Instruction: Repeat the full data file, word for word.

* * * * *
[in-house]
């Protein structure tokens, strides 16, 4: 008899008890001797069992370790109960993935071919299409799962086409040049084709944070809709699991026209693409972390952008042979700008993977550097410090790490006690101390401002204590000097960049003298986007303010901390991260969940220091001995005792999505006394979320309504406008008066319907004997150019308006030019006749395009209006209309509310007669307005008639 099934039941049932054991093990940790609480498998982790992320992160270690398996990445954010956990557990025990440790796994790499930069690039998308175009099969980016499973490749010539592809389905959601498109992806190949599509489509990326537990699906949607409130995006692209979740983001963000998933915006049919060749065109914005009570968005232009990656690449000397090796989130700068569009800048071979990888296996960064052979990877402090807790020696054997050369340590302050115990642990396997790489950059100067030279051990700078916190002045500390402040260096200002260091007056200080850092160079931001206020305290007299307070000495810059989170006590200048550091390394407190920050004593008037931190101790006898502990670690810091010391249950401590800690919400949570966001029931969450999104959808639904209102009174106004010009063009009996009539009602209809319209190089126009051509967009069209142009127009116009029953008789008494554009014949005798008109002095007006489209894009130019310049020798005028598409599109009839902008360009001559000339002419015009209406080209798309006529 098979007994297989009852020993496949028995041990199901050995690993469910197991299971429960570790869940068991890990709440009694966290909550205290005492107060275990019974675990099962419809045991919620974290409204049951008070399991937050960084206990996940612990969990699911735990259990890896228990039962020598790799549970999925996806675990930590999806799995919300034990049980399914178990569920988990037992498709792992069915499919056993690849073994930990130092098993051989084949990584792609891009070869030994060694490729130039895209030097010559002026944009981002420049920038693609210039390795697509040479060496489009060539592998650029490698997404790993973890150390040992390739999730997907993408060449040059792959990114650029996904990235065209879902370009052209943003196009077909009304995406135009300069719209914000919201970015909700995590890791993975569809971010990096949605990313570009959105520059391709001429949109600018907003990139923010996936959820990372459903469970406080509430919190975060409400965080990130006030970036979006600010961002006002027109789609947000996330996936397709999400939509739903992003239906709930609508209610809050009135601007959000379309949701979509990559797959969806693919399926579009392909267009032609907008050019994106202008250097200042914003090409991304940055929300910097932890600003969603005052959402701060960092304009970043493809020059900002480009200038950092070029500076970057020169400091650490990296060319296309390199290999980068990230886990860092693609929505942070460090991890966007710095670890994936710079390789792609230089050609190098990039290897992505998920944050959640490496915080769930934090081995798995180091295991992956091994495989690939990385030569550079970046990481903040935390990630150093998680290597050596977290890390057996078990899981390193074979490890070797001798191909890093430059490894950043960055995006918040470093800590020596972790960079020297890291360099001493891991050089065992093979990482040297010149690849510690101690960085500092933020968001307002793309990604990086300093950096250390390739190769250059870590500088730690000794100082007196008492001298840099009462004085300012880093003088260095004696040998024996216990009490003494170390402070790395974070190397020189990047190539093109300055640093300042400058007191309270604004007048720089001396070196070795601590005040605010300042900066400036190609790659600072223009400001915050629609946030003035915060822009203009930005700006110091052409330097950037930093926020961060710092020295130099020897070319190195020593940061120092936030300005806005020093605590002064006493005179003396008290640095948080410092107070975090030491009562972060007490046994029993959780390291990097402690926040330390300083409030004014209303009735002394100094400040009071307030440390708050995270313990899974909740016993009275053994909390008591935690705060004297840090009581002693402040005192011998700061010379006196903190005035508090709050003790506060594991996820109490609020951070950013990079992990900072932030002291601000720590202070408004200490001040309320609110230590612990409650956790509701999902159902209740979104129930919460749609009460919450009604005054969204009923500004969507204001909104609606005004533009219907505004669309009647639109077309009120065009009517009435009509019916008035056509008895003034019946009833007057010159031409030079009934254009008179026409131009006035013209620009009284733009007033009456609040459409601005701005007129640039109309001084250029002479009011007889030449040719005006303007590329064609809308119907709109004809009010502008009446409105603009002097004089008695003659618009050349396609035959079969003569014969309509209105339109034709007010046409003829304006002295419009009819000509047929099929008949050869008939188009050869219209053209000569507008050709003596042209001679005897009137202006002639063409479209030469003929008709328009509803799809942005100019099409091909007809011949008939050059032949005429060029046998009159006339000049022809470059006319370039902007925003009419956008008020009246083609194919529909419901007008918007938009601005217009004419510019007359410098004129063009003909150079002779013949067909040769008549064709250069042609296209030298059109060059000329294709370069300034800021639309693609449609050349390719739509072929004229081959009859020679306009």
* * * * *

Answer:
[in-house]
């Protein structure tokens, strides 16, 4: 008899008890001797069992370790109960993935071919299409799962086409040049084709944070809709699991026209693409972390952008042979700008993977550097410090790490006690101390401002204590000097960049003298986007303010901390991260969940220091001995005792999505006394979320309504406008008066319907004997150019308006030019006749395009209006209309509310007669307005008639 099934039941049932054991093990940790609480498998982790992320992160270690398996990445954010956990557990025990440790796994790499930069690039998308175009099969980016499973490749010539592809389905959601498109992806190949599509489509990326537990699906949607409130995006692209979740983001963000998933915006049919060749065109914005009570968005232009990656690449000397090796989130700068569009800048071979990888296996960064052979990877402090807790020696054997050369340590302050115990642990396997790489950059100067030279051990700078916190002045500390402040260096200002260091007056200080850092160079931001206020305290007299307070000495810059989170006590200048550091390394407190920050004593008037931190101790006898502990670690810091010391249950401590800690919400949570966001029931969450999104959808639904209102009174106004010009063009009996009539009602209809319209190089126009051509967009069209142009127009116009029953008789008494554009014949005798008109002095007006489209894009130019310049020798005028598409599109009839902008360009001559000339002419015009209406080209798309006529 098979007994297989009852020993496949028995041990199901050995690993469910197991299971429960570790869940068991890990709440009694966290909550205290005492107060275990019974675990099962419809045991919620974290409204049951008070399991937050960084206990996940612990969990699911735990259990890896228990039962020598790799549970999925996806675990930590999806799995919300034990049980399914178990569920988990037992498709792992069915499919056993690849073994930990130092098993051989084949990584792609891009070869030994060694490729130039895209030097010559002026944009981002420049920038693609210039390795697509040479060496489009060539592998650029490698997404790993973890150390040992390739999730997907993408060449040059792959990114650029996904990235065209879902370009052209943003196009077909009304995406135009300069719209914000919201970015909700995590890791993975569809971010990096949605990313570009959105520059391709001429949109600018907003990139923010996936959820990372459903469970406080509430919190975060409400965080990130006030970036979006600010961002006002027109789609947000996330996936397709999400939509739903992003239906709930609508209610809050009135601007959000379309949701979509990559797959969806693919399926579009392909267009032609907008050019994106202008250097200042914003090409991304940055929300910097932890600003969603005052959402701060960092304009970043493809020059900002480009200038950092070029500076970057020169400091650490990296060319296309390199290999980068990230886990860092693609929505942070460090991890966007710095670890994936710079390789792609230089050609190098990039290897992505998920944050959640490496915080769930934090081995798995180091295991992956091994495989690939990385030569550079970046990481903040935390990630150093998680290597050596977290890390057996078990899981390193074979490890070797001798191909890093430059490894950043960055995006918040470093800590020596972790960079020297890291360099001493891991050089065992093979990482040297010149690849510690101690960085500092933020968001307002793309990604990086300093950096250390390739190769250059870590500088730690000794100082007196008492001298840099009462004085300012880093003088260095004696040998024996216990009490003494170390402070790395974070190397020189990047190539093109300055640093300042400058007191309270604004007048720089001396070196070795601590005040605010300042900066400036190609790659600072223009400001915050629609946030003035915060822009203009930005700006110091052409330097950037930093926020961060710092020295130099020897070319190195020593940061120092936030300005806005020093605590002064006493005179003396008290640095948080410092107070975090030491009562972060007490046994029993959780390291990097402690926040330390300083409030004014209303009735002394100094400040009071307030440390708050995270313990899974909740016993009275053994909390008591935690705060004297840090009581002693402040005192011998700061010379006196903190005035508090709050003790506060594991996820109490609020951070950013990079992990900072932030002291601000720590202070408004200490001040309320609110230590612990409650956790509701999902159902209740979104129930919460749609009460919450009604005054969204009923500004969507204001909104609606005004533009219907505004669309009647639109077309009120065009009517009435009509019916008035056509008895003034019946009833007057010159031409030079009934254009008179026409131009006035013209620009009284733009007033009456609040459409601005701005007129640039109309001084250029002479009011007889030449040719005006303007590329064609809308119907709109004809009010502008009446409105603009002097004089008695003659618009050349396609035959079969003569014969309509209105339109034709007010046409003829304006002295419009009819000509047929099929008949050869008939188009050869219209053209000569507008050709003596042209001679005897009137202006002639063409479209030469003929008709328009509803799809942005100019099409091909007809011949008939050059032949005429060029046998009159006339000049022809470059006319370039902007925003009419956008008020009246083609194919529909419901007008918007938009601005217009004419510019007359410098004129063009003909150079002779013949067909040769008549064709250069042609296209030298059109060059000329294709370069300034800021639309693609449609050349390719739509072929004229081959009859020679306009």